• Give yourself permission to not do everything
      • Make sure that you speak up for yourself and feel confident when you decide to not attend something, or buy something for an old friend
  6. Try to maintain a healthy lifestyle
      • The holidays are generally filled with cheesy appetizers, carb-rich food, and sugary desserts
      • Due to our busy schedules at this time of the year, we oftentimes don’t always have the time to make it to the gym
      • Try to keep up with your “off-holiday season” lifestyle as much as possible in order to not get too off track
      • However, give yourself permission to enjoy and indulge; after all, it is the holidays!
  7. Pause for yourself
      • Taking the time to pause is essential to staying grounded and centered
        1. Conscious breathing
        2. Meditation
        3. Yoga
        4. Self-reflection
  8. Seek professional advice
      • Many times, talking out your feelings and anxieties with a therapist can be the best route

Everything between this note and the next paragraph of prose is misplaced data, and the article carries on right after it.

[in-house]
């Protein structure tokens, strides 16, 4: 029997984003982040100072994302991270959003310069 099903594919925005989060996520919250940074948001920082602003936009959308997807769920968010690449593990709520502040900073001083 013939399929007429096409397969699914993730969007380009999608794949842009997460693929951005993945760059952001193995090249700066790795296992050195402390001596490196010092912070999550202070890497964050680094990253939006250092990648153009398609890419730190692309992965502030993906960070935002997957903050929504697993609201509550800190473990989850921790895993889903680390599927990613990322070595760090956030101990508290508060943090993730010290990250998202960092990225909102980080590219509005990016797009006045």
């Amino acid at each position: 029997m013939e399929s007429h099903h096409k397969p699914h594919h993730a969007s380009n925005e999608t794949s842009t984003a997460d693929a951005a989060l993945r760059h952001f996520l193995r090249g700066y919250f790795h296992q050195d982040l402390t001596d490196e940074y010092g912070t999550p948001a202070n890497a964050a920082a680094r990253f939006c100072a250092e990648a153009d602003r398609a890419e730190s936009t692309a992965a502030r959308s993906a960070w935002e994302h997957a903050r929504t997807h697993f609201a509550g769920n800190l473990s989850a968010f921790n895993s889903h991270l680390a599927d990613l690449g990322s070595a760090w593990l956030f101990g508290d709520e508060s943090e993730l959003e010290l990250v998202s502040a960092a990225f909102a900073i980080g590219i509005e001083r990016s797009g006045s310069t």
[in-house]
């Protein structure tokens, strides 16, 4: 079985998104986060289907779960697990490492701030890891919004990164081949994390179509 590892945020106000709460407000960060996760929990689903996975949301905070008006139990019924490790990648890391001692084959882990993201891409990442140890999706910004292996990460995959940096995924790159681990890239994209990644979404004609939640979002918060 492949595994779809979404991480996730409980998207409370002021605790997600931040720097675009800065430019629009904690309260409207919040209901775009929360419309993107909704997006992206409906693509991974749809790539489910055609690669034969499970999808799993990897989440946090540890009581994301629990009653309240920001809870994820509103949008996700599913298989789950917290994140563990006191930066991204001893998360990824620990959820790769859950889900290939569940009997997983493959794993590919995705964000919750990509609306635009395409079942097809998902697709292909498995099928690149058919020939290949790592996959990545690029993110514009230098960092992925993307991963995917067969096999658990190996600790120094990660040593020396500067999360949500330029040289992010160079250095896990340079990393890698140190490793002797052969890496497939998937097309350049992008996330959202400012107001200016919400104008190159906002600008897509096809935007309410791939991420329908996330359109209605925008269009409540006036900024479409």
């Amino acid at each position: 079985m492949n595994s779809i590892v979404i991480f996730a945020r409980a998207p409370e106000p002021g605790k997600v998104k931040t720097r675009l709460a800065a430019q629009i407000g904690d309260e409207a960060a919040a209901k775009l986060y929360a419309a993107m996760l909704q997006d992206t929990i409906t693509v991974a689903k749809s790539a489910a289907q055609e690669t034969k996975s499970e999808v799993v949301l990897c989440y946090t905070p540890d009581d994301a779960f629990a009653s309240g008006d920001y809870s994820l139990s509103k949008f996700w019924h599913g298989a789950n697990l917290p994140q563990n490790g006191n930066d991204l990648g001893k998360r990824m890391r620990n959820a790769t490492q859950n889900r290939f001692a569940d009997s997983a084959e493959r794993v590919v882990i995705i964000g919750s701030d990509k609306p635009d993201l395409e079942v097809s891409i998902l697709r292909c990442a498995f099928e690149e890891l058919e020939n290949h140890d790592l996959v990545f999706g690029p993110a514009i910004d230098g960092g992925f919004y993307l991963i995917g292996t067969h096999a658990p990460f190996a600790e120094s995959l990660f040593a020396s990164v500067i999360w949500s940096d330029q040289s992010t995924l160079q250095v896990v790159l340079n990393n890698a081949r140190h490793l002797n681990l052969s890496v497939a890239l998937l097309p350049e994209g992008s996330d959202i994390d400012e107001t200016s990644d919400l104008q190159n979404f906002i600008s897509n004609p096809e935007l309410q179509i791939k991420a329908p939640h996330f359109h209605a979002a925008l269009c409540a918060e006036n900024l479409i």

• Particularly if your anxieties are surrounded by broken relationships, family drama, or loss, a therapist is an excellent third-party source who can provide knowledge, wisdom, and healthy coping tips

Cheer Up!

If you are in fact one of those people who suffers from dreading the holidays due to holiday stress, just remember that this is indeed meant to be the most wonderful time of the year. Not losing sight of who YOU are by means of staying grounded and realistic in terms of expectations is the best mindset you can take in order to take off some of the stress and enjoy the holiday season! Resources: